In other words, the primary objective of [the Company] in the imposition of the weight standards for cabin crew is flight safety. It cannot be gainsaid that cabin attendants must maintain agility at all times in order to inspire passenger confidence on their ability to care for the passengers when something goes wrong. It is not farfetched to say that airline companies, just like all common carriers, thrive due to public confidence on their safety records. People, especially the riding public, expect no less than that airline companies transport their passengers to their respective destinations safely and soundly. A lesser performance is unacceptable.

The task of a cabin crew or flight attendant is not limited to serving meals or attending to the whims and caprices of the passengers. The most important activity of the cabin crew is to care for the safety of passengers and the evacuation of the aircraft when an emergency occurs. Passenger safety goes to the core of the job of a cabin attendant. Truly, airlines need cabin attendants who have the necessary strength to open emergency doors, the agility to attend to passengers in cramped working conditions, and the stamina to withstand grueling flight schedules.

On board an aircraft, the body weight and size of a cabin attendant are important factors to consider in case of emergency. Aircrafts have constricted cabin space, and narrow aisles and exit doors. Thus, the arguments of respondent that “[w]hether the airline’s flight attendants are overweight or not has no direct relation to its mission of transporting passengers to their destination”; and that the weight standards “has nothing to do with airworthiness of respondent’s airlines,” must fail.

The rationale in Western Air Lines v. Criswell relied upon by [the Complainant] cannot apply to his case. What was involved there were two (2) airline pilots who were denied reassignment as flight engineers upon reaching the age of 60, and a flight engineer who was forced to retire at age 60. They sued the airline company, alleging that the age-60 retirement for flight engineers violated the Age Discrimination in Employment Act of 1967. Age-based BFOQ and being overweight are not the same. The case of overweight cabin attendants is another matter. Given the cramped cabin space and narrow aisles and emergency exit doors of the airplane, any overweight cabin attendant would certainly have difficulty navigating the cramped cabin area.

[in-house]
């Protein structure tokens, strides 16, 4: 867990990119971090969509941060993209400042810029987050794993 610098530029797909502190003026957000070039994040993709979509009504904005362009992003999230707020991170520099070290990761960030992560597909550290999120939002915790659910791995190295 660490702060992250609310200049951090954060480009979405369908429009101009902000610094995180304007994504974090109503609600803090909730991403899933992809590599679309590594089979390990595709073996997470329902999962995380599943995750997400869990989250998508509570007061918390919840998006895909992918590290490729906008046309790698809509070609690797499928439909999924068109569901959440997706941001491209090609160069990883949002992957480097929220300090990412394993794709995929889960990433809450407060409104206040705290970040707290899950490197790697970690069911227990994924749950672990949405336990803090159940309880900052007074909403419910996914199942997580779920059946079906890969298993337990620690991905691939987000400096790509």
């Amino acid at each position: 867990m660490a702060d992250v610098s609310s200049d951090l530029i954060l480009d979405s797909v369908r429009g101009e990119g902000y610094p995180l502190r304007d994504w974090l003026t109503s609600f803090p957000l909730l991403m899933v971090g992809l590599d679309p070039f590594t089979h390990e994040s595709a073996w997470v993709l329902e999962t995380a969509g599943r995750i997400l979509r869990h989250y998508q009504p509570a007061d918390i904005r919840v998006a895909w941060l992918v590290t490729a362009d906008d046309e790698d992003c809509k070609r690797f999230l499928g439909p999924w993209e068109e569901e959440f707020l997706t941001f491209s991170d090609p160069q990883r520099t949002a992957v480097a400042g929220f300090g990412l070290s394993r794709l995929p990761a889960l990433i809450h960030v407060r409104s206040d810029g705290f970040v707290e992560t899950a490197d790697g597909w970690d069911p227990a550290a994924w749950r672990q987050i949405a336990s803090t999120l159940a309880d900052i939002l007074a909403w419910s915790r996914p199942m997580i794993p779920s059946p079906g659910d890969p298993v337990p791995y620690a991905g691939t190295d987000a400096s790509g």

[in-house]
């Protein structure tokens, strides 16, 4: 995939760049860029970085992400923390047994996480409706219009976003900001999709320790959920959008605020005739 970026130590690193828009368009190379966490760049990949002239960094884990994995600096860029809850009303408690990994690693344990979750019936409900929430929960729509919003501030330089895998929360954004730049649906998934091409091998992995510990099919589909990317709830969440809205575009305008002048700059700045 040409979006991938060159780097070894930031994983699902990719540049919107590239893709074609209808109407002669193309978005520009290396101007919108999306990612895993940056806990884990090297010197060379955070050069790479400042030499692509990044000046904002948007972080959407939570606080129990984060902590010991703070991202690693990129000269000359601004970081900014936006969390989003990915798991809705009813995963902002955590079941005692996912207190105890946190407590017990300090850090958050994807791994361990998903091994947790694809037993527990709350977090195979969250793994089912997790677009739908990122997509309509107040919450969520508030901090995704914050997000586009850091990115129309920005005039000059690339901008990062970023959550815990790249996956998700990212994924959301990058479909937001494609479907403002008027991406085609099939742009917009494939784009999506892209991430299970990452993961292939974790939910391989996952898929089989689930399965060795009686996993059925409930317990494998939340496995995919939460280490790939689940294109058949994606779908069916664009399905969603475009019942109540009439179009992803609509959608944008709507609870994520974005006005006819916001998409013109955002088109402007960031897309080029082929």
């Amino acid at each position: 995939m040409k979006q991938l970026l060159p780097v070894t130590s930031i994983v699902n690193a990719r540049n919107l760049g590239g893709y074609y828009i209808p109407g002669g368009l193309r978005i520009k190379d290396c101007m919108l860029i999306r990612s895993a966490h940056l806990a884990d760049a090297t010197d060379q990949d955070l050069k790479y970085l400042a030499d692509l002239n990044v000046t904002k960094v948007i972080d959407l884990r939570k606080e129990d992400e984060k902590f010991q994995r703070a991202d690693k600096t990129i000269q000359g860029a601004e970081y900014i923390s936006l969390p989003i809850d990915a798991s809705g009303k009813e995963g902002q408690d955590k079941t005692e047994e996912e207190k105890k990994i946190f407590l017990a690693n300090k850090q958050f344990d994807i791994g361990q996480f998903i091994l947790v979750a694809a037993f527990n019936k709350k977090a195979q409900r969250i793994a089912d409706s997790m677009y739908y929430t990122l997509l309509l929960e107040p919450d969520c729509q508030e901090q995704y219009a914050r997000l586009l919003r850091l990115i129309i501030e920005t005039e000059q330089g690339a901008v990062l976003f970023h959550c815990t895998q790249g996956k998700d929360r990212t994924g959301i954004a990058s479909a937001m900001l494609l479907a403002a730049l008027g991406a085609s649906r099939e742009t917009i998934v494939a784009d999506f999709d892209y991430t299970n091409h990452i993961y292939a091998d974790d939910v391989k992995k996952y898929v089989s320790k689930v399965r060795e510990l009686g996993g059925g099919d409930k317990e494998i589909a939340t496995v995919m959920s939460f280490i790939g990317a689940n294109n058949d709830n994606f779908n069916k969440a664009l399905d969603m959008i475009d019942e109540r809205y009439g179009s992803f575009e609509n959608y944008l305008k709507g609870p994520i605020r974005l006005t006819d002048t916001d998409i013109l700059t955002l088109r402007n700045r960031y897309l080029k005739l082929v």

In short, there is no need to individually evaluate their ability to perform their task. That an obese cabin attendant occupies more space than a slim one is an unquestionable fact which courts can judicially recognize without introduction of evidence.  It would also be absurd to require airline companies to reconfigure the aircraft in order to widen the aisles and exit doors just to accommodate overweight cabin attendants like [the Complainant].

The biggest problem with an overweight cabin attendant is the possibility of impeding passengers from evacuating the aircraft, should the occasion call for it. The job of a cabin attendant during emergencies is to speedily get the passengers out of the aircraft safely. Being overweight necessarily impedes mobility. Indeed, in an emergency situation, seconds are what cabin attendants are dealing with, not minutes. Three lost seconds can translate into three lost lives. Evacuation might slow down just because a wide-bodied cabin attendant is blocking the narrow aisles. These possibilities are not remote.

b. Marriage restriction

In Duncan Association of Detailman-PTGWTO v. Glaxo Wellcome Philippines, Inc., the Court did not hesitate to pass upon the validity of a company policy which prohibits its employees from marrying employees of a rival company. It was held that the company policy is reasonable considering that its purpose is the protection of the interests of the company against possible competitor infiltration on its trade secrets and procedures. (Ibid.)